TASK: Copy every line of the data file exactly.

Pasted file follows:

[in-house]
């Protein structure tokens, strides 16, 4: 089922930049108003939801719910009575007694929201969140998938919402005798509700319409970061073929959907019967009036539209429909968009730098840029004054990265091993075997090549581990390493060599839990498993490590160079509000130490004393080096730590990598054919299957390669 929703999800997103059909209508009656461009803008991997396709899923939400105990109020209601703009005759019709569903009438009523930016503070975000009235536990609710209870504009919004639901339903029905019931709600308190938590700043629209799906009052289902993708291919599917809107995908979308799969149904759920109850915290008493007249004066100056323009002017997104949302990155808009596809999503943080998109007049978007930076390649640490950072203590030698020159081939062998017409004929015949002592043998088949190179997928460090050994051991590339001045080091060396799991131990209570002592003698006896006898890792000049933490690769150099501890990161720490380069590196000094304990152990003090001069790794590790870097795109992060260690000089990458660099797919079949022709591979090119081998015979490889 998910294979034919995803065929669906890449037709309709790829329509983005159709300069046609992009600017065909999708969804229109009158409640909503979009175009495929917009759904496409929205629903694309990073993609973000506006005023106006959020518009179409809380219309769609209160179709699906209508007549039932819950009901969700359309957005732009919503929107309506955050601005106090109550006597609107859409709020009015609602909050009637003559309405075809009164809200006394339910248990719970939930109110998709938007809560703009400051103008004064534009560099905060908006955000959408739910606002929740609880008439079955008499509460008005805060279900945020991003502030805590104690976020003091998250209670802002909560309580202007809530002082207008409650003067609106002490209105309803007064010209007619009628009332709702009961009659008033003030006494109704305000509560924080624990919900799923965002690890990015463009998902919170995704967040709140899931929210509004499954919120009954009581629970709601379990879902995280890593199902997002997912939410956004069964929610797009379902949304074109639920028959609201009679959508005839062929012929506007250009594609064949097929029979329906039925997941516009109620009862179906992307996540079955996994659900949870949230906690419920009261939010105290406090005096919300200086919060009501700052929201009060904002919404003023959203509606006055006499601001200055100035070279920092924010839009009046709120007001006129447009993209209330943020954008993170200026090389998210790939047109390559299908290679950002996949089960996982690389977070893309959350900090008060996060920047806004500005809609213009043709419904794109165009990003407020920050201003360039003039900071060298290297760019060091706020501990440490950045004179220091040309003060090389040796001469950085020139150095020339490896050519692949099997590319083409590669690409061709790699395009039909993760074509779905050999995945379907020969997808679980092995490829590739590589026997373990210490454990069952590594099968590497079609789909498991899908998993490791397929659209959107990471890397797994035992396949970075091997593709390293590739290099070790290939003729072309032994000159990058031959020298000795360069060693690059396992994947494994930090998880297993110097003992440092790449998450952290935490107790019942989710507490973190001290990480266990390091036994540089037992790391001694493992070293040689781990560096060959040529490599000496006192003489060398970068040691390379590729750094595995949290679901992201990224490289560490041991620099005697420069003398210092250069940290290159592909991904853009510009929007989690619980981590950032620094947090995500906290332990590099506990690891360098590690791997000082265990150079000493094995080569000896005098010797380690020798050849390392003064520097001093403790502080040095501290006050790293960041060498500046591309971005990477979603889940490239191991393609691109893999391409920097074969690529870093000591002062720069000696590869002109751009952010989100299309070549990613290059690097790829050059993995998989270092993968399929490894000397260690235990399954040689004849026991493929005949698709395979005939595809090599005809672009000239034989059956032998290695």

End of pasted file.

[in-house]
């Protein structure tokens, strides 16, 4: 089922930049108003939801719910009575007694929201969140998938919402005798509700319409970061073929959907019967009036539209429909968009730098840029004054990265091993075997090549581990390493060599839990498993490590160079509000130490004393080096730590990598054919299957390669 929703999800997103059909209508009656461009803008991997396709899923939400105990109020209601703009005759019709569903009438009523930016503070975000009235536990609710209870504009919004639901339903029905019931709600308190938590700043629209799906009052289902993708291919599917809107995908979308799969149904759920109850915290008493007249004066100056323009002017997104949302990155808009596809999503943080998109007049978007930076390649640490950072203590030698020159081939062998017409004929015949002592043998088949190179997928460090050994051991590339001045080091060396799991131990209570002592003698006896006898890792000049933490690769150099501890990161720490380069590196000094304990152990003090001069790794590790870097795109992060260690000089990458660099797919079949022709591979090119081998015979490889 998910294979034919995803065929669906890449037709309709790829329509983005159709300069046609992009600017065909999708969804229109009158409640909503979009175009495929917009759904496409929205629903694309990073993609973000506006005023106006959020518009179409809380219309769609209160179709699906209508007549039932819950009901969700359309957005732009919503929107309506955050601005106090109550006597609107859409709020009015609602909050009637003559309405075809009164809200006394339910248990719970939930109110998709938007809560703009400051103008004064534009560099905060908006955000959408739910606002929740609880008439079955008499509460008005805060279900945020991003502030805590104690976020003091998250209670802002909560309580202007809530002082207008409650003067609106002490209105309803007064010209007619009628009332709702009961009659008033003030006494109704305000509560924080624990919900799923965002690890990015463009998902919170995704967040709140899931929210509004499954919120009954009581629970709601379990879902995280890593199902997002997912939410956004069964929610797009379902949304074109639920028959609201009679959508005839062929012929506007250009594609064949097929029979329906039925997941516009109620009862179906992307996540079955996994659900949870949230906690419920009261939010105290406090005096919300200086919060009501700052929201009060904002919404003023959203509606006055006499601001200055100035070279920092924010839009009046709120007001006129447009993209209330943020954008993170200026090389998210790939047109390559299908290679950002996949089960996982690389977070893309959350900090008060996060920047806004500005809609213009043709419904794109165009990003407020920050201003360039003039900071060298290297760019060091706020501990440490950045004179220091040309003060090389040796001469950085020139150095020339490896050519692949099997590319083409590669690409061709790699395009039909993760074509779905050999995945379907020969997808679980092995490829590739590589026997373990210490454990069952590594099968590497079609789909498991899908998993490791397929659209959107990471890397797994035992396949970075091997593709390293590739290099070790290939003729072309032994000159990058031959020298000795360069060693690059396992994947494994930090998880297993110097003992440092790449998450952290935490107790019942989710507490973190001290990480266990390091036994540089037992790391001694493992070293040689781990560096060959040529490599000496006192003489060398970068040691390379590729750094595995949290679901992201990224490289560490041991620099005697420069003398210092250069940290290159592909991904853009510009929007989690619980981590950032620094947090995500906290332990590099506990690891360098590690791997000082265990150079000493094995080569000896005098010797380690020798050849390392003064520097001093403790502080040095501290006050790293960041060498500046591309971005990477979603889940490239191991393609691109893999391409920097074969690529870093000591002062720069000696590869002109751009952010989100299309070549990613290059690097790829050059993995998989270092993968399929490894000397260690235990399954040689004849026991493929005949698709395979005939595809090599005809672009000239034989059956032998290695």